Linked by Thom Holwerda on Tue 27th Jan 2009 13:46 UTC
Editorial With Windows 7 having made its grand debut, and with KDE4's vision making leaps and bounds forward with every release, we have two major software projects that have decided to implement some fairly drastic interface changes. Such changes are bound to receive some harsh criticisms - but the funny thing is, these criticisms usually come from people you least expect it from.
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RE[3]: Aack!!
by setec_astronomy on Tue 27th Jan 2009 19:32 UTC in reply to "RE[2]: Aack!!"
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The corollary is let's not heap praise and make excuses where there is not merit. KDE 4.X has potential and the code is pretty darn clean. But if it has issues then criticism is warranted.

Fully agreed.
Too often advocates (usually not the developers) try and hide behind the shield of "it is free software either take it as is or fix it yourself."

My personal pet theory (attention, you are leaving the rational/scientific area now and are entering the armchair-psychologists lair!) is, that the whole discussion is so emotional, because non-developing users (e.g. the vast majority) feel helpless, one way or the other. Those who feel left behind by the changes pretty much by definition and those on the side lines appreciating the changes (that would be the "appologist brigade") who tend to engage in I-can-scream-even-louder-than-you discussions, probably because they feel this is one way to contribute, e.g. defending the developers.

I know. I tend to do so, too.

The KDE team themselves are not completely to blame, the distros and users share some of the blame. But they are not with clean hands either.

True. I'm probably more sympathethic towards the developers pov because I understand the mechanisms behind it due to first hand experience (never underestimate the motivating effects and the willingness to go an extra mile/code an extra hour because of a rapidly approaching deadline), but I hope that we (e.g. users, developers, distrobutors/packages, etc.) are able to learn from this experience to avoid similar destructive situations in the future.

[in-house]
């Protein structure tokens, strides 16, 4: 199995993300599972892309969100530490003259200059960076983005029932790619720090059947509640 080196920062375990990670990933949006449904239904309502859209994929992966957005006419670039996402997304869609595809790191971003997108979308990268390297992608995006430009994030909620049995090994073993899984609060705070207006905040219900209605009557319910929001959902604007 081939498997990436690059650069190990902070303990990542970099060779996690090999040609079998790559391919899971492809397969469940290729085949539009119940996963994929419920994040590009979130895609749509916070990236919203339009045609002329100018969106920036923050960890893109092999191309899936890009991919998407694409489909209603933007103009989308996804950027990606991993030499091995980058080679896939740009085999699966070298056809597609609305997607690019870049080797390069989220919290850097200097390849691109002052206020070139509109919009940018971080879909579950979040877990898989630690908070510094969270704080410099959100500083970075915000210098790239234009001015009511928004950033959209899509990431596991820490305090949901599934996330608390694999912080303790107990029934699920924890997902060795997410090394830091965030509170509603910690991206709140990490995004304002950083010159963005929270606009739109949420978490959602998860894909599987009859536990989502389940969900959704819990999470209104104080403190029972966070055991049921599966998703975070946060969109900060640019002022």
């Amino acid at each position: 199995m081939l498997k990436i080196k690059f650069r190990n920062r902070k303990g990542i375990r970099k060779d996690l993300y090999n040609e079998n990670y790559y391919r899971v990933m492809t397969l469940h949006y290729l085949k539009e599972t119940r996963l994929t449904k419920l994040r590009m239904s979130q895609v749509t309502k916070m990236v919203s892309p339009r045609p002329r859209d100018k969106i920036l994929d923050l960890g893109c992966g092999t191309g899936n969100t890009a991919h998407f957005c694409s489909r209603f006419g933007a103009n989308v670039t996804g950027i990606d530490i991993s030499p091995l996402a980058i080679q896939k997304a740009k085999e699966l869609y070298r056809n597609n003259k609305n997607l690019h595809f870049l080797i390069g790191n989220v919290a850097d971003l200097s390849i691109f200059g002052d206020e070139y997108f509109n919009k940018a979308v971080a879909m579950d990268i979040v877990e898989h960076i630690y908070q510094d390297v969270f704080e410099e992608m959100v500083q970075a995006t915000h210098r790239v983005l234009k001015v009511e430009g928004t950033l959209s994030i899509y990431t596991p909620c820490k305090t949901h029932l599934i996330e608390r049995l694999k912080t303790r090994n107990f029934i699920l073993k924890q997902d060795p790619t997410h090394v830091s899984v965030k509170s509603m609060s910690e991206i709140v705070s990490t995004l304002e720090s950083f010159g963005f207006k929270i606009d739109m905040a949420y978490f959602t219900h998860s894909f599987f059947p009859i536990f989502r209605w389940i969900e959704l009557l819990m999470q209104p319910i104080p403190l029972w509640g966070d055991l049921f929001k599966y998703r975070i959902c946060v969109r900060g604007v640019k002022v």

I know that just because KDE 4.2 works for me does not mean that it will work for everybody, this should go without saying. Positive feedback cycles without filtering and constructive critisism are probably as counter-productive and dangerous in the long term as negative feedback cycles with a selective memory component and without the ability to reach an understanding between developer and user (although the former cycles are a lot more motivating for developers :-) ). I would probably have not responded to the OP had I not heard this "finally, the devs are starting to listen to their users" meme increasingly often in the last weeks.

I considered the negative cycle to be dangerous, because it tends to be memorised as a pattern e.g. disgruntled user complains and bashes a project -> project changes direction -> user concludes change happened beacuse of his reaction. It may be that I'm a bit hypersensitive in this area due to personal experiences, though

Please feel free to correct me whenever I march with the appologist brigade.

Edited 2009-01-27 19:37 UTC

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